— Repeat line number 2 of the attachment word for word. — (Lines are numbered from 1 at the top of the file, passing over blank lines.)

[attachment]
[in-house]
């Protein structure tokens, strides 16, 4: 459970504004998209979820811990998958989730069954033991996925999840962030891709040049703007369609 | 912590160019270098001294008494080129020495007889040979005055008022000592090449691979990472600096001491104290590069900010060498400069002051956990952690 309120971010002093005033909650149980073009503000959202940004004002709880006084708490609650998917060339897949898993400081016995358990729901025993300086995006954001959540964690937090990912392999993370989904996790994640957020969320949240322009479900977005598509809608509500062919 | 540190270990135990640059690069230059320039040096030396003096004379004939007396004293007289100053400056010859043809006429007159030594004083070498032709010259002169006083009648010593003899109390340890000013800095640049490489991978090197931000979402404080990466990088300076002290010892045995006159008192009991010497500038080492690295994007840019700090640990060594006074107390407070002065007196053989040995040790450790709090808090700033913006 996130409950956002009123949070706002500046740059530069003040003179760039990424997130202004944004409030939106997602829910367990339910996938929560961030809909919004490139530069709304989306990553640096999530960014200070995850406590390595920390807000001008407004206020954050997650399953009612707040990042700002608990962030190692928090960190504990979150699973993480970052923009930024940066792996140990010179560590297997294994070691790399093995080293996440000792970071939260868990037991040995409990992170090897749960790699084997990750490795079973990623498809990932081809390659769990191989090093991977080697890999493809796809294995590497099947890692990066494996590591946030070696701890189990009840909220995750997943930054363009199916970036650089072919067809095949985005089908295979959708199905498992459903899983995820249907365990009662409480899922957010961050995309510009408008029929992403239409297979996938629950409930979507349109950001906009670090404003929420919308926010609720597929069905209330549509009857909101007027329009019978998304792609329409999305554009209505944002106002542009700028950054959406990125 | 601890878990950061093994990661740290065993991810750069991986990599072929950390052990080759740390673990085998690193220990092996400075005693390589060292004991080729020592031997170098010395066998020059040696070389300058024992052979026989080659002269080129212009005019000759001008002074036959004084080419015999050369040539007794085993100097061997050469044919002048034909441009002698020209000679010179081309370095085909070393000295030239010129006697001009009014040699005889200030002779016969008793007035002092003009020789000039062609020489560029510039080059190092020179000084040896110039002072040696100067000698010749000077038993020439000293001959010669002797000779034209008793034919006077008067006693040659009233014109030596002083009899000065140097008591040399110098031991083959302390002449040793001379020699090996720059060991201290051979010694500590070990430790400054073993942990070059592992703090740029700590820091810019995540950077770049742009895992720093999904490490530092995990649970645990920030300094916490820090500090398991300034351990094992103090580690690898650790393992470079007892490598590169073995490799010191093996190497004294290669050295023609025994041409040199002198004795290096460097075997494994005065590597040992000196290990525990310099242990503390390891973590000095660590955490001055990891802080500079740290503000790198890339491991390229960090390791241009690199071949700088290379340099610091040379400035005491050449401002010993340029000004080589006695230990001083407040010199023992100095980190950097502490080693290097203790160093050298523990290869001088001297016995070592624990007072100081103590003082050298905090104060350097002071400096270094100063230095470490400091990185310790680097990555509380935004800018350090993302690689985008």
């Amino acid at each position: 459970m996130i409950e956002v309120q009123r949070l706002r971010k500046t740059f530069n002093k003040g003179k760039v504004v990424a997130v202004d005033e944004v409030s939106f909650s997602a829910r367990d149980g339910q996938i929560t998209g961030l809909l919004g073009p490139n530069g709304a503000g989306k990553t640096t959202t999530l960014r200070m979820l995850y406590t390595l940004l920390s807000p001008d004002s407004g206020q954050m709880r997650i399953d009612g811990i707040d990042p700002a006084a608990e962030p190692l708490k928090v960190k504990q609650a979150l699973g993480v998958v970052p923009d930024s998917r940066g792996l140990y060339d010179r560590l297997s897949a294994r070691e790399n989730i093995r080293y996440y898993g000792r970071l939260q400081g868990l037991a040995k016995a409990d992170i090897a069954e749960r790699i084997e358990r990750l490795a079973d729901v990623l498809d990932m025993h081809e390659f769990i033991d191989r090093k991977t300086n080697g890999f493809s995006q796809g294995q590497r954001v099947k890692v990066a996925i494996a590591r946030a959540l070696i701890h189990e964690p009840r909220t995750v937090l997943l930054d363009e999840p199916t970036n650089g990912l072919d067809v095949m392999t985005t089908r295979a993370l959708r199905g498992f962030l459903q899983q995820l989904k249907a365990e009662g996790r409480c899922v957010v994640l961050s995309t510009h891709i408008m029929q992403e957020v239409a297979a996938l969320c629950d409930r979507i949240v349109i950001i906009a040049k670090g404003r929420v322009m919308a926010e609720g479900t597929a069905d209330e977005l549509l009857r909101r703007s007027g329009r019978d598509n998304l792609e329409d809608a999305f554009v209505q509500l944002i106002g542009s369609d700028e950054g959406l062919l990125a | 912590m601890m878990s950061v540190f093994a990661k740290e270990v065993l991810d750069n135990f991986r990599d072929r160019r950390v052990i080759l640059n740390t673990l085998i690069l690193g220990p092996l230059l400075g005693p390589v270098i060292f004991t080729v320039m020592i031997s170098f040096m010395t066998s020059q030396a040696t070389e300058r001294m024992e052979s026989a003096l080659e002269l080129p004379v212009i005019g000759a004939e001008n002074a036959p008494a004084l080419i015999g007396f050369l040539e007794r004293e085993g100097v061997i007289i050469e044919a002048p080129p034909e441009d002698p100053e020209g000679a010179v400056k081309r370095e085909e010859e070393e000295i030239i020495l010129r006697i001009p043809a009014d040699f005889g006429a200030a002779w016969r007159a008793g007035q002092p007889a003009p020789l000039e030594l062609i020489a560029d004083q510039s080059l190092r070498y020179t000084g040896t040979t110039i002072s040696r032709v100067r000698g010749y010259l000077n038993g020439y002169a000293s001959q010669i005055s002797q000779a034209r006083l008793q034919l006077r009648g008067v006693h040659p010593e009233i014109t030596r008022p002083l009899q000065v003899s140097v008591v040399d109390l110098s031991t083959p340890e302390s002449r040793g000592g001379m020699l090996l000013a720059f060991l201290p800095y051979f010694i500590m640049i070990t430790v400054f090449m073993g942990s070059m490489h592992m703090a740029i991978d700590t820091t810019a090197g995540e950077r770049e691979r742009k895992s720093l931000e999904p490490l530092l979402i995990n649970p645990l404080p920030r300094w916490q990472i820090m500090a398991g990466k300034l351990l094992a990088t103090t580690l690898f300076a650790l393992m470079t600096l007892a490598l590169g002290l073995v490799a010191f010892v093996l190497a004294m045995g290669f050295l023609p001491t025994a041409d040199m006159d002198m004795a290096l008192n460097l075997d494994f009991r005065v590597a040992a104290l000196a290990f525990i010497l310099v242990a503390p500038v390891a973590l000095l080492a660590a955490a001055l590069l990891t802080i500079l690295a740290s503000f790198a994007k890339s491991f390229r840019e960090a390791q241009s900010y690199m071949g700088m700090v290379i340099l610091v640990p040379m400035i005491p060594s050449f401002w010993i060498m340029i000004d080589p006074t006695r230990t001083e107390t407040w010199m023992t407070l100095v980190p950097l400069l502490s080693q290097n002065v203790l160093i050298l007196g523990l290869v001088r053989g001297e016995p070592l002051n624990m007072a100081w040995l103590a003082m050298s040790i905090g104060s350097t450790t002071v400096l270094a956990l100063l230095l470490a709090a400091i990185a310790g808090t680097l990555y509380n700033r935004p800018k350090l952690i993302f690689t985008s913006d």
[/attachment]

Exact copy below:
């Protein structure tokens, strides 16, 4: 459970504004998209979820811990998958989730069954033991996925999840962030891709040049703007369609 | 912590160019270098001294008494080129020495007889040979005055008022000592090449691979990472600096001491104290590069900010060498400069002051956990952690 309120971010002093005033909650149980073009503000959202940004004002709880006084708490609650998917060339897949898993400081016995358990729901025993300086995006954001959540964690937090990912392999993370989904996790994640957020969320949240322009479900977005598509809608509500062919 | 540190270990135990640059690069230059320039040096030396003096004379004939007396004293007289100053400056010859043809006429007159030594004083070498032709010259002169006083009648010593003899109390340890000013800095640049490489991978090197931000979402404080990466990088300076002290010892045995006159008192009991010497500038080492690295994007840019700090640990060594006074107390407070002065007196053989040995040790450790709090808090700033913006 996130409950956002009123949070706002500046740059530069003040003179760039990424997130202004944004409030939106997602829910367990339910996938929560961030809909919004490139530069709304989306990553640096999530960014200070995850406590390595920390807000001008407004206020954050997650399953009612707040990042700002608990962030190692928090960190504990979150699973993480970052923009930024940066792996140990010179560590297997294994070691790399093995080293996440000792970071939260868990037991040995409990992170090897749960790699084997990750490795079973990623498809990932081809390659769990191989090093991977080697890999493809796809294995590497099947890692990066494996590591946030070696701890189990009840909220995750997943930054363009199916970036650089072919067809095949985005089908295979959708199905498992459903899983995820249907365990009662409480899922957010961050995309510009408008029929992403239409297979996938629950409930979507349109950001906009670090404003929420919308926010609720597929069905209330549509009857909101007027329009019978998304792609329409999305554009209505944002106002542009700028950054959406990125 | 601890878990950061093994990661740290065993991810750069991986990599072929950390052990080759740390673990085998690193220990092996400075005693390589060292004991080729020592031997170098010395066998020059040696070389300058024992052979026989080659002269080129212009005019000759001008002074036959004084080419015999050369040539007794085993100097061997050469044919002048034909441009002698020209000679010179081309370095085909070393000295030239010129006697001009009014040699005889200030002779016969008793007035002092003009020789000039062609020489560029510039080059190092020179000084040896110039002072040696100067000698010749000077038993020439000293001959010669002797000779034209008793034919006077008067006693040659009233014109030596002083009899000065140097008591040399110098031991083959302390002449040793001379020699090996720059060991201290051979010694500590070990430790400054073993942990070059592992703090740029700590820091810019995540950077770049742009895992720093999904490490530092995990649970645990920030300094916490820090500090398991300034351990094992103090580690690898650790393992470079007892490598590169073995490799010191093996190497004294290669050295023609025994041409040199002198004795290096460097075997494994005065590597040992000196290990525990310099242990503390390891973590000095660590955490001055990891802080500079740290503000790198890339491991390229960090390791241009690199071949700088290379340099610091040379400035005491050449401002010993340029000004080589006695230990001083407040010199023992100095980190950097502490080693290097203790160093050298523990290869001088001297016995070592624990007072100081103590003082050298905090104060350097002071400096270094100063230095470490400091990185310790680097990555509380935004800018350090993302690689985008």